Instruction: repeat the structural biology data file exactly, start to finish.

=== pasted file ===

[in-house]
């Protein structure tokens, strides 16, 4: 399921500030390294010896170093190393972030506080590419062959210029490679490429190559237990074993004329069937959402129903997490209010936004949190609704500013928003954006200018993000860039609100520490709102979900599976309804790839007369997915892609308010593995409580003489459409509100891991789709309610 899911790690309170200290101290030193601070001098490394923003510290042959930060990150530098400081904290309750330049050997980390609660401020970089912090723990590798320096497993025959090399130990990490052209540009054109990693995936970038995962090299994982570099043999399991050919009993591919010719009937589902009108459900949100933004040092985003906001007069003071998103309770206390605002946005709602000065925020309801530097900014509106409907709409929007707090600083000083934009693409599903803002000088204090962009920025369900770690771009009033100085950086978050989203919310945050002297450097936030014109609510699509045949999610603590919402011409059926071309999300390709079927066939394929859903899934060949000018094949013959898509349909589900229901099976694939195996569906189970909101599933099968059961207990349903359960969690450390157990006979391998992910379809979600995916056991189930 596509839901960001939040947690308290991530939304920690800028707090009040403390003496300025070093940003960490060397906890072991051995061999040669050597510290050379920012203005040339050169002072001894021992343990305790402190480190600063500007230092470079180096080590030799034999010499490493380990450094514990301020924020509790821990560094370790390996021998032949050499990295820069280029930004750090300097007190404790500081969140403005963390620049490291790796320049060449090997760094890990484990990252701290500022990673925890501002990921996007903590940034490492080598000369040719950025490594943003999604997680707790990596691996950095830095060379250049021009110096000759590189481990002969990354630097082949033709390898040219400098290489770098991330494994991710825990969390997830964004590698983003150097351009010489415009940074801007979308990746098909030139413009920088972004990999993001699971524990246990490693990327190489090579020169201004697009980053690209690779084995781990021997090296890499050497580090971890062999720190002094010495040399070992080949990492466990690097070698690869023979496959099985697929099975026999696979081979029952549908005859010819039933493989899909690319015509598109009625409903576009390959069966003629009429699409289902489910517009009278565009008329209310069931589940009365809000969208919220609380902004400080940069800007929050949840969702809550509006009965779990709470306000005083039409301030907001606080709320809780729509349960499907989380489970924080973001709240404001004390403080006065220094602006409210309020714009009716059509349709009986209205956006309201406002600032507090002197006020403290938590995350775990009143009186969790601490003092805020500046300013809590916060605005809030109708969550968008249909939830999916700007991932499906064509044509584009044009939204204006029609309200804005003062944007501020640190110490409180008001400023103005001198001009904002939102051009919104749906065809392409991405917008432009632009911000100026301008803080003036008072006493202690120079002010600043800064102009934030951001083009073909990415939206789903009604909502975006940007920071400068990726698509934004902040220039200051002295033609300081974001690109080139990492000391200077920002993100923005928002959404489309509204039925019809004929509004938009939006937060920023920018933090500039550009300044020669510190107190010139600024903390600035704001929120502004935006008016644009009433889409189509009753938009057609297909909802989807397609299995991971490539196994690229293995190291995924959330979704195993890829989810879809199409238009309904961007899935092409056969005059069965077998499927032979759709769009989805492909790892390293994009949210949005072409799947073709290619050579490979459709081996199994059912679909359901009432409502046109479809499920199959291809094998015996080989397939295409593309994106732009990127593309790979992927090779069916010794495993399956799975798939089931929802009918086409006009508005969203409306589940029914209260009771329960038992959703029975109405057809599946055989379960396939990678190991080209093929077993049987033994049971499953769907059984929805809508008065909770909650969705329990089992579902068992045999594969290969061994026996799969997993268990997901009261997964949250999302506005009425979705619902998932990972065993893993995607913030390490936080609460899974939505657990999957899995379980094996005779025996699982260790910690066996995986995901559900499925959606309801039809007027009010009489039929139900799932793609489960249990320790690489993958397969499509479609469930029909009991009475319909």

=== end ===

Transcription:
[in-house]
């Protein structure tokens, strides 16, 4: 399921500030390294010896170093190393972030506080590419062959210029490679490429190559237990074993004329069937959402129903997490209010936004949190609704500013928003954006200018993000860039609100520490709102979900599976309804790839007369997915892609308010593995409580003489459409509100891991789709309610 899911790690309170200290101290030193601070001098490394923003510290042959930060990150530098400081904290309750330049050997980390609660401020970089912090723990590798320096497993025959090399130990990490052209540009054109990693995936970038995962090299994982570099043999399991050919009993591919010719009937589902009108459900949100933004040092985003906001007069003071998103309770206390605002946005709602000065925020309801530097900014509106409907709409929007707090600083000083934009693409599903803002000088204090962009920025369900770690771009009033100085950086978050989203919310945050002297450097936030014109609510699509045949999610603590919402011409059926071309999300390709079927066939394929859903899934060949000018094949013959898509349909589900229901099976694939195996569906189970909101599933099968059961207990349903359960969690450390157990006979391998992910379809979600995916056991189930 596509839901960001939040947690308290991530939304920690800028707090009040403390003496300025070093940003960490060397906890072991051995061999040669050597510290050379920012203005040339050169002072001894021992343990305790402190480190600063500007230092470079180096080590030799034999010499490493380990450094514990301020924020509790821990560094370790390996021998032949050499990295820069280029930004750090300097007190404790500081969140403005963390620049490291790796320049060449090997760094890990484990990252701290500022990673925890501002990921996007903590940034490492080598000369040719950025490594943003999604997680707790990596691996950095830095060379250049021009110096000759590189481990002969990354630097082949033709390898040219400098290489770098991330494994991710825990969390997830964004590698983003150097351009010489415009940074801007979308990746098909030139413009920088972004990999993001699971524990246990490693990327190489090579020169201004697009980053690209690779084995781990021997090296890499050497580090971890062999720190002094010495040399070992080949990492466990690097070698690869023979496959099985697929099975026999696979081979029952549908005859010819039933493989899909690319015509598109009625409903576009390959069966003629009429699409289902489910517009009278565009008329209310069931589940009365809000969208919220609380902004400080940069800007929050949840969702809550509006009965779990709470306000005083039409301030907001606080709320809780729509349960499907989380489970924080973001709240404001004390403080006065220094602006409210309020714009009716059509349709009986209205956006309201406002600032507090002197006020403290938590995350775990009143009186969790601490003092805020500046300013809590916060605005809030109708969550968008249909939830999916700007991932499906064509044509584009044009939204204006029609309200804005003062944007501020640190110490409180008001400023103005001198001009904002939102051009919104749906065809392409991405917008432009632009911000100026301008803080003036008072006493202690120079002010600043800064102009934030951001083009073909990415939206789903009604909502975006940007920071400068990726698509934004902040220039200051002295033609300081974001690109080139990492000391200077920002993100923005928002959404489309509204039925019809004929509004938009939006937060920023920018933090500039550009300044020669510190107190010139600024903390600035704001929120502004935006008016644009009433889409189509009753938009057609297909909802989807397609299995991971490539196994690229293995190291995924959330979704195993890829989810879809199409238009309904961007899935092409056969005059069965077998499927032979759709769009989805492909790892390293994009949210949005072409799947073709290619050579490979459709081996199994059912679909359901009432409502046109479809499920199959291809094998015996080989397939295409593309994106732009990127593309790979992927090779069916010794495993399956799975798939089931929802009918086409006009508005969203409306589940029914209260009771329960038992959703029975109405057809599946055989379960396939990678190991080209093929077993049987033994049971499953769907059984929805809508008065909770909650969705329990089992579902068992045999594969290969061994026996799969997993268990997901009261997964949250999302506005009425979705619902998932990972065993893993995607913030390490936080609460899974939505657990999957899995379980094996005779025996699982260790910690066996995986995901559900499925959606309801039809007027009010009489039929139900799932793609489960249990320790690489993958397969499509479609469930029909009991009475319909």